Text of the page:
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PostPosted: Wed Sep 21, 2011 1:10 pm 
Hi,

I'm brand new to this forum so please be gentle! I've recently been introduced to photography by my girlfriends granddad, and have had the use of a Sony A290 with a 18-55mm kit lens for the past couple of months.

Here are a couple of stand out photos I've took on a recent holiday in Majorca that I thought might belong in this section (though one of them isn't really a natural landscape, I thought this was the best place for it). Please have a look and tell me how I could do better

Image

A shot from a moving boat coming into Alcudia marina 1/10s, f5.6, ISO200, 40mm. Untouched jpg.

Image

A shot from a mountain top 1/250s, f18, ISO 200, 18mm. Untouched jpg.

Thanks for any and all advice recieved!
Craig


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PostPosted: Wed Sep 21, 2011 1:39 pm 
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Looking good, Craig, and welcome to the forum.

I don't think f18 was necessary for the final shot. Maybe f8 to f11 would have been sufficient.

Try looking up hyperfocal distance and diffraction.


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PostPosted: Wed Sep 21, 2011 2:11 pm 
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Location: St. John's, NL, Canada
I agree with Phil, f/11 would have been good - that's what I usually use for landscapes of this type. Also try upping your contrast selectively in the distance to get rid of the haze a little. Could add a lot to the photo.

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PostPosted: Wed Sep 21, 2011 2:22 pm 
Thanks for the advice guys... I would have liked to play around with the aperture a little on the second one and take a few more shots but you know when you look up from the camera to see the missus glaring at you and tapping her watch?!

So how do you alter the contrast selectively? I was using a UV filter at the time, would a polarising filter yielded better results?

Cheers
Craig


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PostPosted: Wed Sep 21, 2011 3:08 pm 
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Location: St. John's, NL, Canada
UV Filter does little (ideally nothing) to the picture. It just protectors your lens/camera. A polarizer would definitely help. As far as selective contrast goes, you need a program like Photoshop, Aperture, or Light Room to accomplish this. Do you have access to these?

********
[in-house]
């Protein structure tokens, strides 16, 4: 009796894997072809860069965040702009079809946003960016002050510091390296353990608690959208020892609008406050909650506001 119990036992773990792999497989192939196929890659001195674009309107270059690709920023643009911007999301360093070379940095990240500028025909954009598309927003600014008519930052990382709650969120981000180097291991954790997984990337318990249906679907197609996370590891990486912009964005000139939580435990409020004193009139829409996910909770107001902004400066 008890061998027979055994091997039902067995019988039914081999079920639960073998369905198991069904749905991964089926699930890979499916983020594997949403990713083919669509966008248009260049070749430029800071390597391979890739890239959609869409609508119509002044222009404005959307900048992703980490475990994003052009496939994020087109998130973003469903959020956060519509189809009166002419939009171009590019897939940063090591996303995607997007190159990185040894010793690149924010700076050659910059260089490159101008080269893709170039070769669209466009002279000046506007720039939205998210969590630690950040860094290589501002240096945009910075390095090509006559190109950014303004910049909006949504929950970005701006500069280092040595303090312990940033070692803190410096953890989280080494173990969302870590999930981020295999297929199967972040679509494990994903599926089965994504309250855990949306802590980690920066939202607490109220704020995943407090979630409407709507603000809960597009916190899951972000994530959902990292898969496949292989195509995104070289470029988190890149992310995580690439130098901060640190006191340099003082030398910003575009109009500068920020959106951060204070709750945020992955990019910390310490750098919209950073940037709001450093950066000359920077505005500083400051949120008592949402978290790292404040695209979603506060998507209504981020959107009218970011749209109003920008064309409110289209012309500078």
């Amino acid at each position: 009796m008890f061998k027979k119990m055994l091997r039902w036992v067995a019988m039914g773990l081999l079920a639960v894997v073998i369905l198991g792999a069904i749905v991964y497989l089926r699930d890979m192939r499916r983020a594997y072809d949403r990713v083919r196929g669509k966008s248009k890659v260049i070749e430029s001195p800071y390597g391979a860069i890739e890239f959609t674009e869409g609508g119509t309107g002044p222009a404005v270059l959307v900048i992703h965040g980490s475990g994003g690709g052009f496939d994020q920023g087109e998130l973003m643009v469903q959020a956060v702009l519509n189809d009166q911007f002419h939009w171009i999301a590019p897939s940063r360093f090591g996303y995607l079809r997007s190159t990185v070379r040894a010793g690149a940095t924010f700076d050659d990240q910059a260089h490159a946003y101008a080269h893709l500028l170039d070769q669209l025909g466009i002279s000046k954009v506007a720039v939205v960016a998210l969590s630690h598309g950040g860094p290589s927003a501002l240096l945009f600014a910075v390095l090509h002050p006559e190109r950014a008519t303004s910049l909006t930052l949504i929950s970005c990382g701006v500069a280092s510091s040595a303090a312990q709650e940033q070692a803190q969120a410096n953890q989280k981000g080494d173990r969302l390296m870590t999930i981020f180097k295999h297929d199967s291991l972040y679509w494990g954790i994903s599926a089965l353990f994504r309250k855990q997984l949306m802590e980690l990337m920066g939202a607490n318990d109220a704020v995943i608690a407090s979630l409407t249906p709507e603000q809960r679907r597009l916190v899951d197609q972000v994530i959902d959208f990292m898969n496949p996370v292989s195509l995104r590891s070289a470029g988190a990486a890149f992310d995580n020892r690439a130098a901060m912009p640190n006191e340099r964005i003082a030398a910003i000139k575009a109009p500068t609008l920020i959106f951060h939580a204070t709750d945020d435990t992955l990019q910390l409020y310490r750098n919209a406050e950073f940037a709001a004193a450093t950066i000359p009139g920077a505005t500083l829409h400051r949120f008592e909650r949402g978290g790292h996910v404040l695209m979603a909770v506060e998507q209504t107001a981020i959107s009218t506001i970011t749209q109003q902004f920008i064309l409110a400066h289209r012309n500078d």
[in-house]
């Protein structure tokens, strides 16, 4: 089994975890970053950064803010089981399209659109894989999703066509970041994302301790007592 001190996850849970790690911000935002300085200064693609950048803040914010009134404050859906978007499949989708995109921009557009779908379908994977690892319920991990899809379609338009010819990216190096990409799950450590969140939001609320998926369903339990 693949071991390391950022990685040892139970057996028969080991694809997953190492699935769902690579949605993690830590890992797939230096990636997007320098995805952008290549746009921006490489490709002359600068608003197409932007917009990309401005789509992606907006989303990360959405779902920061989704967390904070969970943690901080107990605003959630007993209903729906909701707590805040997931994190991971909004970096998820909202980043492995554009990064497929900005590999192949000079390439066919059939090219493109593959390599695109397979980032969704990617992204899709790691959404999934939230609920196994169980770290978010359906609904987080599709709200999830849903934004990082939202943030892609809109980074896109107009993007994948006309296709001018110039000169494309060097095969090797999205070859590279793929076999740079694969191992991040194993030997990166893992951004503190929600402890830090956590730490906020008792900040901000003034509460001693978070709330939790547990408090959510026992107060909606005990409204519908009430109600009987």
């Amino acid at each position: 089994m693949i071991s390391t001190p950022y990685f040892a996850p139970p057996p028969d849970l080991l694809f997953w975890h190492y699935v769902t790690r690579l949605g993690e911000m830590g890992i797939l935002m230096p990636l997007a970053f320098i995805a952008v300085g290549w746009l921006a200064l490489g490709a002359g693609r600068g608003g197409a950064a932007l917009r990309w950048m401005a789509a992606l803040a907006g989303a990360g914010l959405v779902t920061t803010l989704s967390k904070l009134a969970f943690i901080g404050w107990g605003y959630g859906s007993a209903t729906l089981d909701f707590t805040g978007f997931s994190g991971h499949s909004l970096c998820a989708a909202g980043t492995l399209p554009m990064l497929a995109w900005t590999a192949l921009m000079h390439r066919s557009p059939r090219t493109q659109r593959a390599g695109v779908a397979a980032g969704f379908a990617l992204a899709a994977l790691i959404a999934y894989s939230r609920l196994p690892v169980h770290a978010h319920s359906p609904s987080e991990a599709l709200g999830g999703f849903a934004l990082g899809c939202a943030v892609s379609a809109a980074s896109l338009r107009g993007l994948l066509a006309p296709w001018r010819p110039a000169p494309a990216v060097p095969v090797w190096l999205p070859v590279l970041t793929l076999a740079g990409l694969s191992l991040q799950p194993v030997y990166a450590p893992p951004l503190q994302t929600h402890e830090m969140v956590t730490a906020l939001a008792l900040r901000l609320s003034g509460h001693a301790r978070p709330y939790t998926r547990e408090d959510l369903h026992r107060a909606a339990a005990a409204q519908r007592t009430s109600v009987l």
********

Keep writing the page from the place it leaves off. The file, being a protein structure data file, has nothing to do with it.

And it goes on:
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Trevor Harris

Nikon D200
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YN-560 II
YN RF 603 x 4
Tamron 17-50mm f/2.8
Nikon Series E 50mm f/1.8
Nikon AF-S 70-300mm f/4.5-5.6 VR


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PostPosted: Wed Sep 21, 2011 6:54 pm 
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Location: North of the 49th parallel
Since your also using a lens which is known for its softness, I would recommend optimizing your "in-camera" settings to compensate for the shortcomings of your glass.
You can max your Sharpness & Contrast to +3 and also try Dro+
http://www.docs.sony.com/release/DSLRA290.pdf


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PostPosted: Wed Sep 21, 2011 7:11 pm 
Looks like you are off to a great start. If you have a photo editing program like Photoshop or Lightroom (I'm sure lots of others do it as well.) You can add the effect of using a graduated ND filter. Just Google Using whatever application you have and Graduated filter and you should find lots of tutorials on how to do it. I think it would greatly improve the 2nd photo.

If you don't own any of the image editing programs, I believe GIMP is free and I've heard good things about it.


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PostPosted: Thu Sep 22, 2011 12:26 pm 
Thanks for the advice guys... much appreciated.

I've just downloaded a 30 day trial version of Lightroom 3, what a piece of kit! It's gonna take me a while to learn how to use it properly but I've already played about with the second photo, adding some brightness, saturation, sharpness and reducing noise. What do you think? Original on top

Image

Image

Cheers
Craig


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PostPosted: Thu Sep 22, 2011 2:09 pm 
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Location: Wales
Much better :wink:

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PostPosted: Sat Sep 24, 2011 7:13 am 
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looking good! lightroom my favorite, Most of the time i open my raw files with lightroom. great program good luck with it.

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PostPosted: Sat Sep 24, 2011 9:29 am 
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looking good, but like Westcoat said, increase sharpness in your in camera setting and increase dynamic range optimiser.
Also keep an eye on shutter speed up to avoid motion blur, increase iso to suit.

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PostPosted: Thu Sep 29, 2011 4:06 am 
Craig,

Just wanted to add my 2p's worth.

I like both of these 2 photos, the composition seems, to my untrained eye, pretty damn good. I found both images held my attention for a bit.

If folks are mainly looking at PP tweeks to improve the images then thats got to be a good thing. There is no point in spending time on PPing crappily composed images.

I look forward to more


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